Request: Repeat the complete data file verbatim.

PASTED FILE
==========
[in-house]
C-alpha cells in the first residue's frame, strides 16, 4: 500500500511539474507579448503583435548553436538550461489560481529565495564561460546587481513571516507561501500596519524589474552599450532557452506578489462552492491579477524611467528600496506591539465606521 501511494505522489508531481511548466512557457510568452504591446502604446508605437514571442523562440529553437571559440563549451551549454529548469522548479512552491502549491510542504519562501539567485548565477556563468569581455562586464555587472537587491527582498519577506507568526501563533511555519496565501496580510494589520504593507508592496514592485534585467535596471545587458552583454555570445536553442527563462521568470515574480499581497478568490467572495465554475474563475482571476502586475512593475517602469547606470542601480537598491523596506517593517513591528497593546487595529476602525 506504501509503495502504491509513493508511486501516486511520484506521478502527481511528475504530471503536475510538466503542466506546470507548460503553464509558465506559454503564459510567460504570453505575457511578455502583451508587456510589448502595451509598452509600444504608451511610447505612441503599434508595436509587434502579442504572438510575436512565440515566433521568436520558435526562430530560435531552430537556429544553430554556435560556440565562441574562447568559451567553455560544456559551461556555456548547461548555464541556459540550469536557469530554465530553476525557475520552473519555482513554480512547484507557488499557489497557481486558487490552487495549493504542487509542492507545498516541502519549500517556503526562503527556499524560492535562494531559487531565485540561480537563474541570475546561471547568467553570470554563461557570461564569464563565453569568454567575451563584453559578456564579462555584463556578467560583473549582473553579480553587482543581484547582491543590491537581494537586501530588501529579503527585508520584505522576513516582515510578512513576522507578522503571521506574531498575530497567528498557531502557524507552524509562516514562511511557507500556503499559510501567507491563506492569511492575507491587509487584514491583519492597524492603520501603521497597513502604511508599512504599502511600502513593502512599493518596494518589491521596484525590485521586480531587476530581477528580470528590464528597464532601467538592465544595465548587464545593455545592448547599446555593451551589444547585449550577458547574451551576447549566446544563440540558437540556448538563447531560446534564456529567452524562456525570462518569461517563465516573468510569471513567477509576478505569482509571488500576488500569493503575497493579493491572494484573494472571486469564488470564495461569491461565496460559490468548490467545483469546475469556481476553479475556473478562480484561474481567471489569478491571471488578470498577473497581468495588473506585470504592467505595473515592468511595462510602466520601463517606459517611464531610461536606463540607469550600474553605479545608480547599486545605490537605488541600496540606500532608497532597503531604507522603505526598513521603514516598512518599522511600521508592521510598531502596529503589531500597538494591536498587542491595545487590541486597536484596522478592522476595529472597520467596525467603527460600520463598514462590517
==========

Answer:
[in-house]
C-alpha cells in the first residue's frame, strides 16, 4: 500500500511539474507579448503583435548553436538550461489560481529565495564561460546587481513571516507561501500596519524589474552599450532557452506578489462552492491579477524611467528600496506591539465606521 501511494505522489508531481511548466512557457510568452504591446502604446508605437514571442523562440529553437571559440563549451551549454529548469522548479512552491502549491510542504519562501539567485548565477556563468569581455562586464555587472537587491527582498519577506507568526501563533511555519496565501496580510494589520504593507508592496514592485534585467535596471545587458552583454555570445536553442527563462521568470515574480499581497478568490467572495465554475474563475482571476502586475512593475517602469547606470542601480537598491523596506517593517513591528497593546487595529476602525 506504501509503495502504491509513493508511486501516486511520484506521478502527481511528475504530471503536475510538466503542466506546470507548460503553464509558465506559454503564459510567460504570453505575457511578455502583451508587456510589448502595451509598452509600444504608451511610447505612441503599434508595436509587434502579442504572438510575436512565440515566433521568436520558435526562430530560435531552430537556429544553430554556435560556440565562441574562447568559451567553455560544456559551461556555456548547461548555464541556459540550469536557469530554465530553476525557475520552473519555482513554480512547484507557488499557489497557481486558487490552487495549493504542487509542492507545498516541502519549500517556503526562503527556499524560492535562494531559487531565485540561480537563474541570475546561471547568467553570470554563461557570461564569464563565453569568454567575451563584453559578456564579462555584463556578467560583473549582473553579480553587482543581484547582491543590491537581494537586501530588501529579503527585508520584505522576513516582515510578512513576522507578522503571521506574531498575530497567528498557531502557524507552524509562516514562511511557507500556503499559510501567507491563506492569511492575507491587509487584514491583519492597524492603520501603521497597513502604511508599512504599502511600502513593502512599493518596494518589491521596484525590485521586480531587476530581477528580470528590464528597464532601467538592465544595465548587464545593455545592448547599446555593451551589444547585449550577458547574451551576447549566446544563440540558437540556448538563447531560446534564456529567452524562456525570462518569461517563465516573468510569471513567477509576478505569482509571488500576488500569493503575497493579493491572494484573494472571486469564488470564495461569491461565496460559490468548490467545483469546475469556481476553479475556473478562480484561474481567471489569478491571471488578470498577473497581468495588473506585470504592467505595473515592468511595462510602466520601463517606459517611464531610461536606463540607469550600474553605479545608480547599486545605490537605488541600496540606500532608497532597503531604507522603505526598513521603514516598512518599522511600521508592521510598531502596529503589531500597538494591536498587542491595545487590541486597536484596522478592522476595529472597520467596525467603527460600520463598514462590517